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Political Declaration on Extractives Assembly from the World Social Forum

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The following declaration is the result of the World Social Forum Extractives Assembly. Some EJOLT collaborators joined the discussions and EJOLT supports this declaration:

We, organisations assembled here, bear witness to a global extractivist boom that is leading to great misery for many hundreds of millions of the Earth’s people and destroying the very basis for life and its reproduction in significant parts of the Global South, and also the Global North. It is corporations, financiers and the rich that benefit, and not the majority of peasant and working class peoples. This extractivist, growth fixated and profit oriented maldevelopment model is expanding capital’s reach and destroying our common goods of water, land, air, forests and oceans. In this phase of global capitalism, power relations are shifting, with emerging economies and corporations of the Global South joining the traditional actors of the Global North in plundering and colonising the natural resources of South and North. Extractivism is not just the activity of resource extraction but a development model, which organises the political, socio-economic, gender and cultural dynamics within society and the state and its institutions.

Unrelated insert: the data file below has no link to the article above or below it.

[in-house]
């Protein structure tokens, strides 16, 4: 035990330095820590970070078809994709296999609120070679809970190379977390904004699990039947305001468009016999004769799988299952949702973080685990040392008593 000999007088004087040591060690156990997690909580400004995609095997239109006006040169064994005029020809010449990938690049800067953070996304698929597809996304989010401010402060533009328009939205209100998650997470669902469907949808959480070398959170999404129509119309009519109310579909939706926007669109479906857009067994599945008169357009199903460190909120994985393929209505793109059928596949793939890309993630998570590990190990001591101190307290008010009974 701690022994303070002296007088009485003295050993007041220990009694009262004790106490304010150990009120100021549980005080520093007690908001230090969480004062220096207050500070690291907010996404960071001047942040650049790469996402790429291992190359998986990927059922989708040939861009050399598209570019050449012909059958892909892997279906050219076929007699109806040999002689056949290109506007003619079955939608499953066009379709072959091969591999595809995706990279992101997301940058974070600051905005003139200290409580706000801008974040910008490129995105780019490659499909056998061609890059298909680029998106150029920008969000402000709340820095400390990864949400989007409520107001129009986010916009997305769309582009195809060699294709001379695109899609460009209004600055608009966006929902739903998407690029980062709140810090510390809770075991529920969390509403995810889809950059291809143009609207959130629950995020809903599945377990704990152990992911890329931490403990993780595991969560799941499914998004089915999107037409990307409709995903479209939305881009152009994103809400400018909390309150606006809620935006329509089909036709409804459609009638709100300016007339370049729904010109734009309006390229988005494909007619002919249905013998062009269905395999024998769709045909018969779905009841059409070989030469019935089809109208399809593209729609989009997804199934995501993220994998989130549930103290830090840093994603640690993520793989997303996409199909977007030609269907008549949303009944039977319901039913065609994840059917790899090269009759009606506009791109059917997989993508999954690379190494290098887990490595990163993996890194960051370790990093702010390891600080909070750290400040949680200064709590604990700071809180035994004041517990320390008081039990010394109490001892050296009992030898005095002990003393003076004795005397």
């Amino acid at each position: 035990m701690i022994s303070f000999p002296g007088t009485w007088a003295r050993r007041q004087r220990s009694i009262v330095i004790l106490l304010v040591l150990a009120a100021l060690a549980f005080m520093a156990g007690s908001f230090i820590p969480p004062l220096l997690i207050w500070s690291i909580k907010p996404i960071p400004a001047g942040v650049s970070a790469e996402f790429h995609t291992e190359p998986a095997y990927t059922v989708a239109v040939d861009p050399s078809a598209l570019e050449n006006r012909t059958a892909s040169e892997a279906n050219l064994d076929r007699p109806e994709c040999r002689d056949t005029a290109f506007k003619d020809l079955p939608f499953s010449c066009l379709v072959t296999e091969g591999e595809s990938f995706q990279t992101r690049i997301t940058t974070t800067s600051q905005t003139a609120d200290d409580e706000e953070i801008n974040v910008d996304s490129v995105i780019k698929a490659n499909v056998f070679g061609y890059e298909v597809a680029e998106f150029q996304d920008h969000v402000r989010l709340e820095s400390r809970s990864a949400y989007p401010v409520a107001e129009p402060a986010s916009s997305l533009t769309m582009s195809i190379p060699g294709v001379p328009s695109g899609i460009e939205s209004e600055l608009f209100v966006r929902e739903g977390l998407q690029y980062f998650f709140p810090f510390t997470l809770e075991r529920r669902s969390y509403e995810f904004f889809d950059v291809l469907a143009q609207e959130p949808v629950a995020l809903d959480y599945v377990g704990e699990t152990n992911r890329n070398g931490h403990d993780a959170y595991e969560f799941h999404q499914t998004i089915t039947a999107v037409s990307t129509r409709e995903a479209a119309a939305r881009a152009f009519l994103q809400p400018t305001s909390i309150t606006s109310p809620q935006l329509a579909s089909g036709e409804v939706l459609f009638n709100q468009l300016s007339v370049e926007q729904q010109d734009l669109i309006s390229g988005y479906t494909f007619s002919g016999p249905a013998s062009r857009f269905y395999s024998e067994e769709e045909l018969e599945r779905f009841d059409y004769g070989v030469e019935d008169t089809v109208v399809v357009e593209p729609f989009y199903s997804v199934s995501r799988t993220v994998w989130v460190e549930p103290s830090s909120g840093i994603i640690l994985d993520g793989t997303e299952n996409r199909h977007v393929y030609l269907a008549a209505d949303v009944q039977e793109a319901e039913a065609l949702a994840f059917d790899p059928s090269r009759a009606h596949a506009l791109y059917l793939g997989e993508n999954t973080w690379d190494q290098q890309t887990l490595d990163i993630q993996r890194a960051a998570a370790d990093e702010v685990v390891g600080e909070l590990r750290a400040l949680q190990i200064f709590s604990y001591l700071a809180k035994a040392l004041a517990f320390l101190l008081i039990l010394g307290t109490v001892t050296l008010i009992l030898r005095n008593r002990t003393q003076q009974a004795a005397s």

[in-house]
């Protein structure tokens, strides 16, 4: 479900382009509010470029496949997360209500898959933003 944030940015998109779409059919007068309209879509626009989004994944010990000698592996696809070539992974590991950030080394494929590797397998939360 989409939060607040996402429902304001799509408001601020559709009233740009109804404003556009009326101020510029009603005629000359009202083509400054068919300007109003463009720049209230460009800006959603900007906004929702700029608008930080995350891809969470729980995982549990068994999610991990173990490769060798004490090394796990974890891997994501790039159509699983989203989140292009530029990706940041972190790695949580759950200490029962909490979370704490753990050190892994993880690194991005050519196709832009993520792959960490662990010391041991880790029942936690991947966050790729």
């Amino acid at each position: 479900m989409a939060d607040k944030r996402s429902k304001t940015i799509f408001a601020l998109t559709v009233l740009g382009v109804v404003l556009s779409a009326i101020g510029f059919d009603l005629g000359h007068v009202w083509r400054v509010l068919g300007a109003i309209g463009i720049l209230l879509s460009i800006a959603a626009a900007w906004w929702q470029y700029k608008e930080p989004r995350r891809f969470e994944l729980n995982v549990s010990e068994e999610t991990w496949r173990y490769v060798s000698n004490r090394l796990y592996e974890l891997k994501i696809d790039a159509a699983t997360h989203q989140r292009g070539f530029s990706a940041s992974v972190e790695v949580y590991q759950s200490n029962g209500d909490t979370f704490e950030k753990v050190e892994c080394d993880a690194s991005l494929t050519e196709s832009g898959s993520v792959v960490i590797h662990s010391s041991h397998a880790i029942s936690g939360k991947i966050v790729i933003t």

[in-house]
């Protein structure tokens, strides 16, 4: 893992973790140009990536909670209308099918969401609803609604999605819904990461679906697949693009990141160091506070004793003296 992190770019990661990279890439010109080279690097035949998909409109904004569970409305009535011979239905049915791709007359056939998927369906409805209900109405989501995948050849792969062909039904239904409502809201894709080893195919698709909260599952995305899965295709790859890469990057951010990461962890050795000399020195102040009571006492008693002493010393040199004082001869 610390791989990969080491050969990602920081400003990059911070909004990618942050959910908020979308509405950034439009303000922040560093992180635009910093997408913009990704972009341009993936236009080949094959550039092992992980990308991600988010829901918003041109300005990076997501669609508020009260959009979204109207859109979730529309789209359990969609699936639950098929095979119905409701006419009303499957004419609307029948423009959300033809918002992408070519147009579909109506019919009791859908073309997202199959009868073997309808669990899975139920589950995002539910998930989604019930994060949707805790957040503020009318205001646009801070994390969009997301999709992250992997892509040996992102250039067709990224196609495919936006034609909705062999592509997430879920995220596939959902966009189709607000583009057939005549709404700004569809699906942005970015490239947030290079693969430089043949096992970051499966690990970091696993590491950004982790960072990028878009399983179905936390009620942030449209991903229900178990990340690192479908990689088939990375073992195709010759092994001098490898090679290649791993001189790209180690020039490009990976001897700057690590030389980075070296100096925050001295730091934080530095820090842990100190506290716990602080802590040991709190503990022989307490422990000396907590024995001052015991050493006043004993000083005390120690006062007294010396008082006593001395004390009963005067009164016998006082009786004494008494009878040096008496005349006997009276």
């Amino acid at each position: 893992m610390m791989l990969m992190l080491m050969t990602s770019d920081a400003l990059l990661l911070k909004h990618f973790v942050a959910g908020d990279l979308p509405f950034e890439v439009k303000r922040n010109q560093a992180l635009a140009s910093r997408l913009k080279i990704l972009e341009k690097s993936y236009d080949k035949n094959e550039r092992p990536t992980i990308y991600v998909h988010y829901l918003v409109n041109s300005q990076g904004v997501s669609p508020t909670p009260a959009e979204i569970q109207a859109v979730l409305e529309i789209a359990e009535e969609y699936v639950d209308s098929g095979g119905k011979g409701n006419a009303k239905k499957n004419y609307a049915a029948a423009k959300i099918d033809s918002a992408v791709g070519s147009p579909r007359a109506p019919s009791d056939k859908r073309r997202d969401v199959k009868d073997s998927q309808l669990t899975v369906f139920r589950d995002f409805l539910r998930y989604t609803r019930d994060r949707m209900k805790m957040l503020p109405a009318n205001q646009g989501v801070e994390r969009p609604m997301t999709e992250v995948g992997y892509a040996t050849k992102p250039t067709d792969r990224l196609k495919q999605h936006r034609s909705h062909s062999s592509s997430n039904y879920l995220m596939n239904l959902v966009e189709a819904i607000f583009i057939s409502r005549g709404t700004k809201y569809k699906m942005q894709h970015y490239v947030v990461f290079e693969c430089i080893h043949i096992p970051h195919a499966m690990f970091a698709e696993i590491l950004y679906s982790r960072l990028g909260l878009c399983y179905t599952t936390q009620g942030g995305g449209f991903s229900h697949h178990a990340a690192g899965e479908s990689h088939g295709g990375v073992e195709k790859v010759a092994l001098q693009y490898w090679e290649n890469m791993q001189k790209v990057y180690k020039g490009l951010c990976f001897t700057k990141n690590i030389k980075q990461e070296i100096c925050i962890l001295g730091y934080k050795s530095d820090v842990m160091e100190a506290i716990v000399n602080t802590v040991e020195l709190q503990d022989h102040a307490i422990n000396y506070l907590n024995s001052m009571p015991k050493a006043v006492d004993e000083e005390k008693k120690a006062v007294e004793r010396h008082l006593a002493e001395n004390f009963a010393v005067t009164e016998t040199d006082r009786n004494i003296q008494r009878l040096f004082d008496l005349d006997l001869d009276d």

We specifically note that:

1.          International financial institutions are encouraging extractivism as the major engine to fuel economic growth.  On the back of the financial crisis, financiers and investment bodies are looking for new areas for profitable investment, mainly financialised forms of profit making, with natural resource extraction representing a site for rapid and substantial accumulation.

2.          While MNCs, TNCs and their financial backers promise jobs and development on the back of new growth, we instead witness rising poverty and inequality in communities and nations significantly impacted by extractivism.

3.          Extractivism is characterised by intertwined collusion between state and corporations, with major public finance investments, poor transparency in deals, and corruption. This collusion, linked to state intervention  and poor regulatory frameworks, results in major tax losses and capital flight in countries affected by extractivism.

4.          Extractivism encompasses sites of extraction, processing activities, the transportation of raw goods, and the nodes of exportation. We, thus, see extensive impacts beyond local areas.

5.          Extractivism is resulting in the displacement of peasant, indigenous people and rural populations, as land is grabbed for mining, oil extraction, plantations and dams. The rights of indigenous populations to make decisions about their land and to veto developments they reject is consistently violated.

6.          Water theft accompanies and is often a motivation for land grabs as agricultural corporations, investment companies and wealthy individuals search out new sources of fresh water, one of the scarcest natural resources and already subject to open financialisation, which trend will greatly escalate in the future. Extractivist activities consume enormous quantities of water, resulting in water shortage and water pollution.

7.          Extractivism destroys natural resources and whole eco-systems upon which the livelihoods and reproduction of peasant and indigenous populations depend. Because women are the majority of the world’s producers (70-80% of domestic food production in SSA, for example), and are primarily responsible for caretaking natural resources held in common, this trend is particularly harmful to them.